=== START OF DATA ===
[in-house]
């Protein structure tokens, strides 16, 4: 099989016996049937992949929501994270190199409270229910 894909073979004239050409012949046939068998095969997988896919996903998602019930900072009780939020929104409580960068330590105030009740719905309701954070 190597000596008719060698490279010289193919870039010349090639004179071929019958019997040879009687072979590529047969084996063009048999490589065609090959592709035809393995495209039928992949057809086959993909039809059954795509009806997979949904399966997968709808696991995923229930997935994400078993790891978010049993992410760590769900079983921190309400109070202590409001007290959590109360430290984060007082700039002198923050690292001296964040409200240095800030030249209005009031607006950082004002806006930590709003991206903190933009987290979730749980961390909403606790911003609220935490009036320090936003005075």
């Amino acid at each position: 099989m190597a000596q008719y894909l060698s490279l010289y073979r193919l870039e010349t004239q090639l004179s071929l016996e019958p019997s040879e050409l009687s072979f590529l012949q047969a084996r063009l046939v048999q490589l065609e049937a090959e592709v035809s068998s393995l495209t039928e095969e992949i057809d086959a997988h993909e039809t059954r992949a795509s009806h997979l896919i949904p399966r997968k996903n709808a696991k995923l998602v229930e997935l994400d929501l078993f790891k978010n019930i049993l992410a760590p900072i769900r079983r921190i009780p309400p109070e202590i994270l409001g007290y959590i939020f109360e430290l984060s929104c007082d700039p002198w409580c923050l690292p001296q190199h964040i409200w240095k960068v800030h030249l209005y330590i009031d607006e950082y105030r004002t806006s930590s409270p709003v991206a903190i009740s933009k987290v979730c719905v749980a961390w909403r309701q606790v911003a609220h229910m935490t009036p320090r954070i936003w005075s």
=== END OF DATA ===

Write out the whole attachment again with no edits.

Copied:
[in-house]
């Protein structure tokens, strides 16, 4: 099989016996049937992949929501994270190199409270229910 894909073979004239050409012949046939068998095969997988896919996903998602019930900072009780939020929104409580960068330590105030009740719905309701954070 190597000596008719060698490279010289193919870039010349090639004179071929019958019997040879009687072979590529047969084996063009048999490589065609090959592709035809393995495209039928992949057809086959993909039809059954795509009806997979949904399966997968709808696991995923229930997935994400078993790891978010049993992410760590769900079983921190309400109070202590409001007290959590109360430290984060007082700039002198923050690292001296964040409200240095800030030249209005009031607006950082004002806006930590709003991206903190933009987290979730749980961390909403606790911003609220935490009036320090936003005075």
């Amino acid at each position: 099989m190597a000596q008719y894909l060698s490279l010289y073979r193919l870039e010349t004239q090639l004179s071929l016996e019958p019997s040879e050409l009687s072979f590529l012949q047969a084996r063009l046939v048999q490589l065609e049937a090959e592709v035809s068998s393995l495209t039928e095969e992949i057809d086959a997988h993909e039809t059954r992949a795509s009806h997979l896919i949904p399966r997968k996903n709808a696991k995923l998602v229930e997935l994400d929501l078993f790891k978010n019930i049993l992410a760590p900072i769900r079983r921190i009780p309400p109070e202590i994270l409001g007290y959590i939020f109360e430290l984060s929104c007082d700039p002198w409580c923050l690292p001296q190199h964040i409200w240095k960068v800030h030249l209005y330590i009031d607006e950082y105030r004002t806006s930590s409270p709003v991206a903190i009740s933009k987290v979730c719905v749980a961390w909403r309701q606790v911003a609220h229910m935490t009036p320090r954070i936003w005075s």